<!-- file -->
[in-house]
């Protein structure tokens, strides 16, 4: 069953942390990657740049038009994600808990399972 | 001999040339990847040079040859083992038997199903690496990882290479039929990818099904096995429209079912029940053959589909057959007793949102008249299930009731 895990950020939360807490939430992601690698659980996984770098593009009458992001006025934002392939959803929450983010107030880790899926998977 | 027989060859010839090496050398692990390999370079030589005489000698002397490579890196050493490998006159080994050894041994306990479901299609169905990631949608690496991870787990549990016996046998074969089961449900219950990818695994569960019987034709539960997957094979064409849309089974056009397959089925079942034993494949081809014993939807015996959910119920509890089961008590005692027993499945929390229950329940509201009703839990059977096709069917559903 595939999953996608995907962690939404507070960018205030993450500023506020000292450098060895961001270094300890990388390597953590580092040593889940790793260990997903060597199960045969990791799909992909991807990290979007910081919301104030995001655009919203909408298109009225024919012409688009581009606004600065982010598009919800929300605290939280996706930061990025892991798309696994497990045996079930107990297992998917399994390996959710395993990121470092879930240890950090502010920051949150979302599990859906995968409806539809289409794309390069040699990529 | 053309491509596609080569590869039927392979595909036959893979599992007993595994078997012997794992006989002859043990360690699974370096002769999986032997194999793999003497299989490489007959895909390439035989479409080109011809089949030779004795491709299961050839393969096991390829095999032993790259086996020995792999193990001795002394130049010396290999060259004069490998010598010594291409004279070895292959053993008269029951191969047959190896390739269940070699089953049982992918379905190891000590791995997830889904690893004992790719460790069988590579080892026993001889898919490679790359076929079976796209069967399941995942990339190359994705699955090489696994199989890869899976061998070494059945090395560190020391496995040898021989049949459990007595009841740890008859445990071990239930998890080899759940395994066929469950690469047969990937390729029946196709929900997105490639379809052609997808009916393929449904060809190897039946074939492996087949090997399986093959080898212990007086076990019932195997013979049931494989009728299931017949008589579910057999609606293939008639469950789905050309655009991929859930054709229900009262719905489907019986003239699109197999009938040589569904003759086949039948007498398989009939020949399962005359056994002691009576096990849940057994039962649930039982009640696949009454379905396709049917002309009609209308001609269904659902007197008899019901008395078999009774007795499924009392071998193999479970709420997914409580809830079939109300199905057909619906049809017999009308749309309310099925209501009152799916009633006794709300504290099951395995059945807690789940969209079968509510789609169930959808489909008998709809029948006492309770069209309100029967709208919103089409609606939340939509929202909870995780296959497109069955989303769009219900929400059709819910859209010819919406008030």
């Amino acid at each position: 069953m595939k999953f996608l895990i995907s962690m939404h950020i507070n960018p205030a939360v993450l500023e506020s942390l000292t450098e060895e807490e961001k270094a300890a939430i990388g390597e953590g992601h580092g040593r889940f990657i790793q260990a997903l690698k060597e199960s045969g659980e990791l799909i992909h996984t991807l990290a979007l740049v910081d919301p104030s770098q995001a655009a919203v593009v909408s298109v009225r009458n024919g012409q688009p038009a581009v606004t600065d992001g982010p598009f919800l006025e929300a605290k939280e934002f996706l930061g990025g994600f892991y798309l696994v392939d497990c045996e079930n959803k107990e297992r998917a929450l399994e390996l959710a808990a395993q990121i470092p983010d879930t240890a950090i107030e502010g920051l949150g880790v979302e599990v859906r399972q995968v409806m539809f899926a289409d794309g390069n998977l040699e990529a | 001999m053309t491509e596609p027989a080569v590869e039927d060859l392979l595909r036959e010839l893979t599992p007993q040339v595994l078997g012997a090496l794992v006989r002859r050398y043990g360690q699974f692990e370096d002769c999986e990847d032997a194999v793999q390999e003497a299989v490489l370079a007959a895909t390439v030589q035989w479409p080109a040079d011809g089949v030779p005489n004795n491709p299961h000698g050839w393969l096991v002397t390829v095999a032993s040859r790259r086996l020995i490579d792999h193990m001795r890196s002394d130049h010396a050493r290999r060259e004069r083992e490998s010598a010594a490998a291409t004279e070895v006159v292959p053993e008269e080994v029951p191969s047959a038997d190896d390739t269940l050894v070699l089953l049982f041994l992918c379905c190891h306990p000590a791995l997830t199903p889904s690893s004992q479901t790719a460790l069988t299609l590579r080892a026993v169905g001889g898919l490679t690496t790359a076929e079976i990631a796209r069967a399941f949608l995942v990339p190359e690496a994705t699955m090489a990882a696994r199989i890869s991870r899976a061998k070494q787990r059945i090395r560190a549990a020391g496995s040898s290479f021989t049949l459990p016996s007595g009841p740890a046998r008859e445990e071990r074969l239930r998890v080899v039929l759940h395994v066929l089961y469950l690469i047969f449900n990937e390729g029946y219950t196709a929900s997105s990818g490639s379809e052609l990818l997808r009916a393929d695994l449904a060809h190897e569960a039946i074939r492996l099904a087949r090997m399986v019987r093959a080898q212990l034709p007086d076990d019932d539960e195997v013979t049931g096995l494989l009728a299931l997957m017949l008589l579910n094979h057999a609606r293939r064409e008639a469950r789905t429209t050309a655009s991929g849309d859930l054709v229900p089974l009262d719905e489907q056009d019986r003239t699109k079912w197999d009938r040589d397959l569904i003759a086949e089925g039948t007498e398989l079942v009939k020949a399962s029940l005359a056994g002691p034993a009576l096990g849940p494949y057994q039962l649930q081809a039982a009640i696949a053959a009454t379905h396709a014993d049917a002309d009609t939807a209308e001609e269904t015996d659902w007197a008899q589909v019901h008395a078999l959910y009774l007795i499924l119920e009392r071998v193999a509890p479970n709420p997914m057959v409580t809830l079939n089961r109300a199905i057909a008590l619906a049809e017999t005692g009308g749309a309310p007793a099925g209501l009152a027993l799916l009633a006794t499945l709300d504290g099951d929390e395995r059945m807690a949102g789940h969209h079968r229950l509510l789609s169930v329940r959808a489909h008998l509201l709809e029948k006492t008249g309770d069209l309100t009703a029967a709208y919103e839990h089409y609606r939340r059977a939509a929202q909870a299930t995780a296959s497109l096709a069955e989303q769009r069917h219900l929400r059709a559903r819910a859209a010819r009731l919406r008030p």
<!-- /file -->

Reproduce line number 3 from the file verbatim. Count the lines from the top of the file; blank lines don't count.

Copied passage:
């Amino acid at each position: 069953m595939k999953f996608l895990i995907s962690m939404h950020i507070n960018p205030a939360v993450l500023e506020s942390l000292t450098e060895e807490e961001k270094a300890a939430i990388g390597e953590g992601h580092g040593r889940f990657i790793q260990a997903l690698k060597e199960s045969g659980e990791l799909i992909h996984t991807l990290a979007l740049v910081d919301p104030s770098q995001a655009a919203v593009v909408s298109v009225r009458n024919g012409q688009p038009a581009v606004t600065d992001g982010p598009f919800l006025e929300a605290k939280e934002f996706l930061g990025g994600f892991y798309l696994v392939d497990c045996e079930n959803k107990e297992r998917a929450l399994e390996l959710a808990a395993q990121i470092p983010d879930t240890a950090i107030e502010g920051l949150g880790v979302e599990v859906r399972q995968v409806m539809f899926a289409d794309g390069n998977l040699e990529a | 001999m053309t491509e596609p027989a080569v590869e039927d060859l392979l595909r036959e010839l893979t599992p007993q040339v595994l078997g012997a090496l794992v006989r002859r050398y043990g360690q699974f692990e370096d002769c999986e990847d032997a194999v793999q390999e003497a299989v490489l370079a007959a895909t390439v030589q035989w479409p080109a040079d011809g089949v030779p005489n004795n491709p299961h000698g050839w393969l096991v002397t390829v095999a032993s040859r790259r086996l020995i490579d792999h193990m001795r890196s002394d130049h010396a050493r290999r060259e004069r083992e490998s010598a010594a490998a291409t004279e070895v006159v292959p053993e008269e080994v029951p191969s047959a038997d190896d390739t269940l050894v070699l089953l049982f041994l992918c379905c190891h306990p000590a791995l997830t199903p889904s690893s004992q479901t790719a460790l069988t299609l590579r080892a026993v169905g001889g898919l490679t690496t790359a076929e079976i990631a796209r069967a399941f949608l995942v990339p190359e690496a994705t699955m090489a990882a696994r199989i890869s991870r899976a061998k070494q787990r059945i090395r560190a549990a020391g496995s040898s290479f021989t049949l459990p016996s007595g009841p740890a046998r008859e445990e071990r074969l239930r998890v080899v039929l759940h395994v066929l089961y469950l690469i047969f449900n990937e390729g029946y219950t196709a929900s997105s990818g490639s379809e052609l990818l997808r009916a393929d695994l449904a060809h190897e569960a039946i074939r492996l099904a087949r090997m399986v019987r093959a080898q212990l034709p007086d076990d019932d539960e195997v013979t049931g096995l494989l009728a299931l997957m017949l008589l579910n094979h057999a609606r293939r064409e008639a469950r789905t429209t050309a655009s991929g849309d859930l054709v229900p089974l009262d719905e489907q056009d019986r003239t699109k079912w197999d009938r040589d397959l569904i003759a086949e089925g039948t007498e398989l079942v009939k020949a399962s029940l005359a056994g002691p034993a009576l096990g849940p494949y057994q039962l649930q081809a039982a009640i696949a053959a009454t379905h396709a014993d049917a002309d009609t939807a209308e001609e269904t015996d659902w007197a008899q589909v019901h008395a078999l959910y009774l007795i499924l119920e009392r071998v193999a509890p479970n709420p997914m057959v409580t809830l079939n089961r109300a199905i057909a008590l619906a049809e017999t005692g009308g749309a309310p007793a099925g209501l009152a027993l799916l009633a006794t499945l709300d504290g099951d929390e395995r059945m807690a949102g789940h969209h079968r229950l509510l789609s169930v329940r959808a489909h008998l509201l709809e029948k006492t008249g309770d069209l309100t009703a029967a709208y919103e839990h089409y609606r939340r059977a939509a929202q909870a299930t995780a296959s497109l096709a069955e989303q769009r069917h219900l929400r059709a559903r819910a859209a010819r009731l919406r008030p």